Colonel James Wallace, commander of the insurgents at Rullion Green

Colonel James Wallace, commander of the insurgents at Rullion Green

Turning to face their perceived oppressor this uncertain body of men began to march towards Edinburgh, hoping to pick up reinforcements on the way. Trudging through the cold, wet, short days they held a council of war at Douglas in Lanarkshire. Loud voices were raised in favour of abandoning their enterprise. However, as was often the case when the extremists met to discuss issues, more fanatical tones held sway. Surely the very sudden and unexpected nature of this mission was, in itself, a sign from God. A purpose was proclaimed – the restoration of the Covenants. With the redoubtable Reverend John Welsh of Irongray present in their midst, anything less would have been the surprise. And renewed somewhat in their vigour, they continued to squelch their way towards the Capital.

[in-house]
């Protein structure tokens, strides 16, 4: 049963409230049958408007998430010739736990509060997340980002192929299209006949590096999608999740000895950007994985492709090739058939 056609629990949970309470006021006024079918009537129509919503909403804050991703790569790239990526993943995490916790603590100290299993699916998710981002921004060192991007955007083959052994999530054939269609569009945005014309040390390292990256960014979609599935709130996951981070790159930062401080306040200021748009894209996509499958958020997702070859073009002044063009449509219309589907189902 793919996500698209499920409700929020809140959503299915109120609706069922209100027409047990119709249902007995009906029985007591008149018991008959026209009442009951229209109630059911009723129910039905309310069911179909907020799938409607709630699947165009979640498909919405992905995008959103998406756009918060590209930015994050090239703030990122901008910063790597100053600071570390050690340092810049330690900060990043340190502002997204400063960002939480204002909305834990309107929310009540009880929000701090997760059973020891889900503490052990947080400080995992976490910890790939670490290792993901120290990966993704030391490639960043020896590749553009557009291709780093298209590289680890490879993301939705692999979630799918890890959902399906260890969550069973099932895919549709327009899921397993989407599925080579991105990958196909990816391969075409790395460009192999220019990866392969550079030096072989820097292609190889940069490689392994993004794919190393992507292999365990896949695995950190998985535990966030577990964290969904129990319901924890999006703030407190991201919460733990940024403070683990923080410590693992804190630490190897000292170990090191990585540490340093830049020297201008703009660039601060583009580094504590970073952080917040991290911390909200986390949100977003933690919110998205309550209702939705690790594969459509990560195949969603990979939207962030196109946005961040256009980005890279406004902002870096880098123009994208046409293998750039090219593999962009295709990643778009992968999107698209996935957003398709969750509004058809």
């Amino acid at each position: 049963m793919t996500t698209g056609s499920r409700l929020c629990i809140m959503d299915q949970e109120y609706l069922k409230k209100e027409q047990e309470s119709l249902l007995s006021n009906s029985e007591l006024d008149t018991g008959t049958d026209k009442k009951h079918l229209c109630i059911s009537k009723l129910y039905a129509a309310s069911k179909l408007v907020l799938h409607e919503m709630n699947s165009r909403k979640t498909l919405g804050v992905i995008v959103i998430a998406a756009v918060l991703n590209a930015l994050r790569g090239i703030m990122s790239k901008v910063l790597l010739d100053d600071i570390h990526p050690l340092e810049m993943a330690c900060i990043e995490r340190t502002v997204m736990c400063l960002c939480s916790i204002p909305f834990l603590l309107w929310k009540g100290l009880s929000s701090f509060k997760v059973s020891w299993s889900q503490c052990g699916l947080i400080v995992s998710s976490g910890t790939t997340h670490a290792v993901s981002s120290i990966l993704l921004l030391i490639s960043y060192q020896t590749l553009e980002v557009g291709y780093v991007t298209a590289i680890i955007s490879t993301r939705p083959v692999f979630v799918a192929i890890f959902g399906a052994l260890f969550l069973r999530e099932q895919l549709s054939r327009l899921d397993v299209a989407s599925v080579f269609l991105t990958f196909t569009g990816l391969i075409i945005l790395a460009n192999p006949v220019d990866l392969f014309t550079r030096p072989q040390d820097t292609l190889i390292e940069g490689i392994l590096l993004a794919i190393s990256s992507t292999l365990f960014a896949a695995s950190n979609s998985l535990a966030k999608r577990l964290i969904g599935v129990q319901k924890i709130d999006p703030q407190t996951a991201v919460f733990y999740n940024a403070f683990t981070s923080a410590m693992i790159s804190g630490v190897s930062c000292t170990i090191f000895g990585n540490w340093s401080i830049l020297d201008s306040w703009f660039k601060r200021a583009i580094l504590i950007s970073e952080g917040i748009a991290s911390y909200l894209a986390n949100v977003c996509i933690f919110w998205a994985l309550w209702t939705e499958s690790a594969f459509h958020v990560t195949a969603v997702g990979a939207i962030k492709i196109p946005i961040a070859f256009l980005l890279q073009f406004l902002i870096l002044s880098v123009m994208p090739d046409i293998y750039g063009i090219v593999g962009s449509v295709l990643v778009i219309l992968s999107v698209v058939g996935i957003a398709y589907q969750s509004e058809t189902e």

Most onlookers, even those who sympathised with their cause, viewed the whole escapade as hopeless and remained indoors. During the next dismal, rain-swept night in Bathgate, around half of them straggled away.

The following day, what was left of them, probably 900 in number, reached Colinton, from where they could see Edinburgh Castle. An emissary from the Duke of Hamilton approached them and pleaded for their surrender. Colonel Wallace, who could recognise a doomed project when he saw one but could not be accused of lacking optimism, sent messages to Hamilton and Dalyell indicating that he and his men were willing to discuss terms of surrender.

The reply duly received from the Privy Council advised them simply to lay down their arms “that they might petition for mercy”. Things were beginning to look pretty bleak indeed for these sodden souls and they began to withdraw whence they came, along the eastern flank of the Pentland Hills, while Dalyell continued to close in on them.